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Small Arms in the Pacific

NCJ Number
Philip Alpers; Conor Twyford
Date Published
March 2003
169 pages
This document examines small arms-related issues in 20 nations of the southern Pacific.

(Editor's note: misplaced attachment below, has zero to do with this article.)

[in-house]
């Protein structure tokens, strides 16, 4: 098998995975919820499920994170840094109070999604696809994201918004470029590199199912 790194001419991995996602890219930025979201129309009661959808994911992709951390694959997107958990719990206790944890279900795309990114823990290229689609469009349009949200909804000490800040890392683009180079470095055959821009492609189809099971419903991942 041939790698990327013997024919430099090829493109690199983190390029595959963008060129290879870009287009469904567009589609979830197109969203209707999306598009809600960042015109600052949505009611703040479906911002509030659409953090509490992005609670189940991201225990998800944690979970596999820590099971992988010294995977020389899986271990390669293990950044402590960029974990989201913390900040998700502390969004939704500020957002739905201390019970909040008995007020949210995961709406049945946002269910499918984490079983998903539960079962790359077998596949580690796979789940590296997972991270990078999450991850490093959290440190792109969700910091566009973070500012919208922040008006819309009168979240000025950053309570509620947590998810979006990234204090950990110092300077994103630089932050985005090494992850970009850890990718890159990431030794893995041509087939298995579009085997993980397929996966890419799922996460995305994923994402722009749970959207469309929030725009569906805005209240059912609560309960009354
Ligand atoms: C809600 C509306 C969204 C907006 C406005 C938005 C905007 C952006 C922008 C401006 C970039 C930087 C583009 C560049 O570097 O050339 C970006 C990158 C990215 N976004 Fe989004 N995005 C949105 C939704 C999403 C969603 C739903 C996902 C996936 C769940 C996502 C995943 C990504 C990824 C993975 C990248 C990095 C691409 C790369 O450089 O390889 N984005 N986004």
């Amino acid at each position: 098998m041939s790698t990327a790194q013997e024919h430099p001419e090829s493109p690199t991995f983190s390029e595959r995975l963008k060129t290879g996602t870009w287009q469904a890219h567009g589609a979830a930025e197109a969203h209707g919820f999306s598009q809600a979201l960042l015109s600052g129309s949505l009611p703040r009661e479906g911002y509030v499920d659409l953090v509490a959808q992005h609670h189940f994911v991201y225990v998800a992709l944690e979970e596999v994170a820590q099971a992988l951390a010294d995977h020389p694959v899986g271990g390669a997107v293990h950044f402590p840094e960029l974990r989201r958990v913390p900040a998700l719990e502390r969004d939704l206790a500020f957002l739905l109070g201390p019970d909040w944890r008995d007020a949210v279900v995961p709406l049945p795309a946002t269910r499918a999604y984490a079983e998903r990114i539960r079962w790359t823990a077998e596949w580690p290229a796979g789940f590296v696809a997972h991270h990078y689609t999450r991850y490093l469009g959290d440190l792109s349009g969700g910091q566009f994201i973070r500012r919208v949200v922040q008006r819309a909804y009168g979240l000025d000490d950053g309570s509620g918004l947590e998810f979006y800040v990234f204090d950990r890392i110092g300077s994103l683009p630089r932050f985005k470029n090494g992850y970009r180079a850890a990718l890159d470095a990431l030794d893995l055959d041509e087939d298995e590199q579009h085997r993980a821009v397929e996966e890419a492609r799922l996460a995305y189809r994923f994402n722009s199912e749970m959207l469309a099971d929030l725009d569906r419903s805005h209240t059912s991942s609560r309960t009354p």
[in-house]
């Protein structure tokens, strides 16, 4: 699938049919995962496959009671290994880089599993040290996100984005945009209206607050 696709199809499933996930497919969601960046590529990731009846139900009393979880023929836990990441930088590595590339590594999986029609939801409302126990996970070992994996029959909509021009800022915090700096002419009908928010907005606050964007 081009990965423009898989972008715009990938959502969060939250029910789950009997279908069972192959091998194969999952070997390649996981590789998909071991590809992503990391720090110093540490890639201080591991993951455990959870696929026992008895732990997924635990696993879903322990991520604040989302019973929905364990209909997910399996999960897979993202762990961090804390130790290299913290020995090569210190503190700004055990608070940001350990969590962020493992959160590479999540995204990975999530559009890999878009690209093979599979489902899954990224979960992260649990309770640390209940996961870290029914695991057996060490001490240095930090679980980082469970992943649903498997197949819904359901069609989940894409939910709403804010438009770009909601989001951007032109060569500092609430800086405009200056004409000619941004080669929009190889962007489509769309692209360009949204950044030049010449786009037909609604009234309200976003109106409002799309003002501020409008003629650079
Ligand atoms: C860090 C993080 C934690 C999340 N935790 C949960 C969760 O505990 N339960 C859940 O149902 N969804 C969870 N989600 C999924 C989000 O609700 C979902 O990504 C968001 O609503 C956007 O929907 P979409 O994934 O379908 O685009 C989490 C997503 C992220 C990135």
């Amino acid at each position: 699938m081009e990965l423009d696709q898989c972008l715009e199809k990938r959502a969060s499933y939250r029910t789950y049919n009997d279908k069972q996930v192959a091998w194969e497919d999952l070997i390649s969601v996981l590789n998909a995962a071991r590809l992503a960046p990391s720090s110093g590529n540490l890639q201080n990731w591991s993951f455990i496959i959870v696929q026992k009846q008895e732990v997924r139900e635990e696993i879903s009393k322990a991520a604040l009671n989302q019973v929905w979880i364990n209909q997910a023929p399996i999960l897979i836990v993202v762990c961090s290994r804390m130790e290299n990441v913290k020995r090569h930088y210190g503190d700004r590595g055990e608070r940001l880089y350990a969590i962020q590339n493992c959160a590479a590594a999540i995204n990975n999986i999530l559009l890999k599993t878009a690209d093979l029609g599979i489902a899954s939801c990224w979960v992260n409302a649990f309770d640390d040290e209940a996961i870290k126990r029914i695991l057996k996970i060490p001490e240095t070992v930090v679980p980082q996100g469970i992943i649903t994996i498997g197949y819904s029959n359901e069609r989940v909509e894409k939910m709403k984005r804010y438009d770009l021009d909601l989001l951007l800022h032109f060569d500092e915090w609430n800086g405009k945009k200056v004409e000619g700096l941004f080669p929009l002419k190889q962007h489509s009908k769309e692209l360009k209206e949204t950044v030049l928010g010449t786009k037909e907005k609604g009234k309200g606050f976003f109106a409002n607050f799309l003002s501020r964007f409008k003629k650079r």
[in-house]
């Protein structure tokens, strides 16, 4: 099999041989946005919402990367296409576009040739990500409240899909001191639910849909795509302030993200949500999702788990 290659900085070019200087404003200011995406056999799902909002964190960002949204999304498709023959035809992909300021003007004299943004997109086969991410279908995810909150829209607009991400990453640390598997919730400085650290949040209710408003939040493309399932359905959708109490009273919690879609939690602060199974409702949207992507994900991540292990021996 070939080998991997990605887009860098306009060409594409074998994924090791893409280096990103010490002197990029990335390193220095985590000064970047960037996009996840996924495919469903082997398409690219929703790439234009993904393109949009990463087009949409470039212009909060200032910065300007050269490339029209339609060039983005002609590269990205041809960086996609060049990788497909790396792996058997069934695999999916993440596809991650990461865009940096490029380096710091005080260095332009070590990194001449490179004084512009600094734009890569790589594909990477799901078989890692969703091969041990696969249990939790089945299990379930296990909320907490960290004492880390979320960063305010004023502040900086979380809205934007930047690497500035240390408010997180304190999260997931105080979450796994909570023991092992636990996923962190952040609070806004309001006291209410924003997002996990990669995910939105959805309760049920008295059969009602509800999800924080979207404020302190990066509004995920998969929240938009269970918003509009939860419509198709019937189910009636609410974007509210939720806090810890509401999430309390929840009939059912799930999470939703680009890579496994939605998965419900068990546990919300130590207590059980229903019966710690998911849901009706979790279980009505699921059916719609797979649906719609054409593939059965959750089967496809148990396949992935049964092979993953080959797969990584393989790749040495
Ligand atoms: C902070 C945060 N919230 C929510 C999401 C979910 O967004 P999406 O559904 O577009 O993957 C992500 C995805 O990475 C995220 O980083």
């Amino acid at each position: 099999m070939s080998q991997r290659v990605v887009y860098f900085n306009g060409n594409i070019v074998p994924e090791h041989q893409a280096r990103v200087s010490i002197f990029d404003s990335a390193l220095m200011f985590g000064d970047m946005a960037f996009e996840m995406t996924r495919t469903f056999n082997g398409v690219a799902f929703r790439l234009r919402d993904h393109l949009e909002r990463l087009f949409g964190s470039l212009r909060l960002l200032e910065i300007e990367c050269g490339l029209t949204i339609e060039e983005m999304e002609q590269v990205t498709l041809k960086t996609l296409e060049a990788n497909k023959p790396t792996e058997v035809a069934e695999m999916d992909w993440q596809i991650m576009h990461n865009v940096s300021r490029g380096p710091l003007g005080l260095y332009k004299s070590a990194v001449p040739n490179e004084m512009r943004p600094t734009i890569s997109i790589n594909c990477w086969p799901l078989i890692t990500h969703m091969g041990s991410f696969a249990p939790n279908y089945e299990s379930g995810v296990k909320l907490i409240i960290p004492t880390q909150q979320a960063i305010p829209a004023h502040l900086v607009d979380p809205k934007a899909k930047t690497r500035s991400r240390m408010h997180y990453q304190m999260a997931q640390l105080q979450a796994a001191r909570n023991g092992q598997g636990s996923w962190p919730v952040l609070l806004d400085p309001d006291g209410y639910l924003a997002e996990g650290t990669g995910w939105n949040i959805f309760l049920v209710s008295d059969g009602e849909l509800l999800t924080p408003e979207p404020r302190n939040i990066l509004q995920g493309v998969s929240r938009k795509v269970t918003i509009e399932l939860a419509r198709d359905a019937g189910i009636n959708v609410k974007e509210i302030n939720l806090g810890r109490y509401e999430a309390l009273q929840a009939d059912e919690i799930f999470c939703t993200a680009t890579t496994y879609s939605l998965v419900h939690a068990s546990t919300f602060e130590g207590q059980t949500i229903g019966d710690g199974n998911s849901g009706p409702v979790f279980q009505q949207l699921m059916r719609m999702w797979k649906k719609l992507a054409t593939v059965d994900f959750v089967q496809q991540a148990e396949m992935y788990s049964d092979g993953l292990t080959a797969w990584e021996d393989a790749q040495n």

This study investigated the status of existing firearm legislation, the extent of legal stockpiles and illicit trade, and the socioeconomic impacts of armed conflict on Pacific communities. Key findings are that lawfully held civilian stockpiles of small arms in the Pacific include 3.1 million firearms, or one privately held gun for every 10 people. This surpasses the global ratio of privately held firearms to population by more than 50 percent. The vast majority of firearms are owned by Australians and New Zealanders, who rank among the most heavily armed civilians in the industrialized world. The combined law enforcement and military forces of the southern Pacific hold an estimated 226,000 small arms, or one-fourteenth of the civilian stockpile. In some areas, groups bent on rebellion, intimidation, and profit have taken weapons when needed from state-owned armories. At least 26 nations legally export arms to the Pacific, with more than one half of sales coming from the United States. This study can only estimate that many hundreds of thousands of illegal firearms exist in the Pacific region. Illicit trafficking in small arms is an urgent issue in Papua, New Guinea. Illicit small arms found in the region are seldom tracked back to their last lawful owners, either domestic or foreign. Firearms that “leaked” from lawful owners to criminals are the most common instruments of gun-related crime and violence. In communities that have recently suffered widespread small arms-related violence, the social and economic consequences have been profound. Direct impacts of armed conflict include death and injury, violations of human rights and international humanitarian law, and forced displacement. Indirect impacts include declining access to health and education, long-term trauma and disruption, damage to social and economic infrastructure, and declining levels of investment, economic productivity, and self sufficiency. There is a lack of capacity in many states to enforce existing law. 3 maps, 2 appendices, 309 endnotes, bibliography